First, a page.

China's stock market crash

All eyes have been on Greece this week, but the real action is on the other side of Asia.

About $2.7 trillion in value has evaporated since the Chinese stock market peaked on June 12. That is six times Greece’s entire foreign debt, or 11 years of Greece’s economic output.

The really interesting, and potentially most scary thing about this crash, is the involvement of the Chinese government.
 photo China_zpszzv55cqr.png

How we got here

Just to give you an idea of the size of the Chinese stock bubble.
In just 12 months the Chinese stock market rose $6.5trn, even while the overall Chinese economy slowed.

That’s the equivalent of around 70 per cent of China’s GDP in 2013, or about 40 per cent of the total value of the New York Stock Exchange – or enough to pay off Greece’s debt 20 times over.

So who were these brilliant stock market traders? How many PHD's in business did they hold? Pretty much zero.

The villagers first started investing their savings in stocks after hearing about the market craze on a visit to a nearby town. As the excitement spread, a small informal stock market center was set up in the village where residents could monitor their investments by the minute.
The farmers now only tend their fields outside of market hours, Liu noted.

When farmers prefer day trading over farming you have a problem. But it is even worse than that.

More than two thirds of new equity investors exited the education system by middle school — which in China means around the age of 15. More than 30 percent exited at age 12 or below.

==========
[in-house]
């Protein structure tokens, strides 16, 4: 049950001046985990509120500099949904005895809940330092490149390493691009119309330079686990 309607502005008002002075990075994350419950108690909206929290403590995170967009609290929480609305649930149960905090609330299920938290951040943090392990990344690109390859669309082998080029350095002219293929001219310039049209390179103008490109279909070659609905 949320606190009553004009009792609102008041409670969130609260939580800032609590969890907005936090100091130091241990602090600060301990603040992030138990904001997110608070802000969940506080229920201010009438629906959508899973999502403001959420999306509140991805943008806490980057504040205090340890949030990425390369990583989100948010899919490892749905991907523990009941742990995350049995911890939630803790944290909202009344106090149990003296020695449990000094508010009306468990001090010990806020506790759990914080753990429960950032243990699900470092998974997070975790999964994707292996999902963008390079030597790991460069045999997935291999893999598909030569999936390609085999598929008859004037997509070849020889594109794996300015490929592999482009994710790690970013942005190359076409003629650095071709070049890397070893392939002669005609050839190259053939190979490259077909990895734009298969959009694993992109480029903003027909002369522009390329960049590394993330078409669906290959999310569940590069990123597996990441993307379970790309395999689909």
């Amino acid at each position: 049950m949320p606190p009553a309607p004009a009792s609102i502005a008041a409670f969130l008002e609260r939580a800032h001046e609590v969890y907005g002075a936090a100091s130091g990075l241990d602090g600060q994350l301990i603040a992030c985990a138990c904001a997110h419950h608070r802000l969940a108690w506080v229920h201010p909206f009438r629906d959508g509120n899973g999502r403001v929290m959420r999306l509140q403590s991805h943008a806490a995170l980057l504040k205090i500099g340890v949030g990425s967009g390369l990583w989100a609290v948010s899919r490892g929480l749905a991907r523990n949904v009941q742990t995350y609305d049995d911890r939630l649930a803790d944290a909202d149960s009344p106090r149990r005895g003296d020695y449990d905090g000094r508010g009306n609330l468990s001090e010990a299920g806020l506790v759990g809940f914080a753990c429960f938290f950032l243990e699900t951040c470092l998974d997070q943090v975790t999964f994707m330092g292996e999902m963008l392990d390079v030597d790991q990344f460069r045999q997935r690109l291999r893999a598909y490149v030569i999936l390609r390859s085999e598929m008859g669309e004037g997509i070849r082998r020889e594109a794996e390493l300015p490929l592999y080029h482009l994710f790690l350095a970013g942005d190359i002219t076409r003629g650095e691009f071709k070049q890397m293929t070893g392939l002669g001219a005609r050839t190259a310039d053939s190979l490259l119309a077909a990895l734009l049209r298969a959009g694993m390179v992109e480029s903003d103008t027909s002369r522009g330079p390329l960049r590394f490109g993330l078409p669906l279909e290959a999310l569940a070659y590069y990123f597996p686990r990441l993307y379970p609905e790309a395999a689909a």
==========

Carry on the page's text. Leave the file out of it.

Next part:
So poor, uneducated people are piling into the stock market. A responsible government would do something about that.
As it turns out the Chinese government did do something about it - they encouraged it.

And then the bubble burst

Stock markets don't go to the moon. Everyone should know that by now.
Yet the Chinese government still showed enough arrogance to think that they could stop the bubble from popping.

People's Bank of China Governor Zhou Xiaochuan cut the benchmark lending rate by 25 basis points to a record low of 4.85 percent, slashed the deposit rate to 2 percent and reduced required reserve ratios for some lenders. As stocks plunged anyway, China's securities regulators tried to cheer traders by announcing they would consider suspending initial public offerings in order to increase demand for existing shares. The sell orders still accelerated. Next, government officials assured the record numbers of individual investors entering the market that the risks from margin trading are controllable. Selling ensued regardless.

When China's government couldn't talk the market into stabilizing, they took more drastic steps.

China is suspending initial public offerings, creating a market stabilization fund and telling investors not to panic in an effort to shore up its stock market, which has had the largest three-week drop since 1992.

Because there is nothing that will calm a person down more than when their government tells them not to panic.
Amazingly, the stock selling continued.

The Chinese government has changed the rules to allow the national pension fund to buy stocks.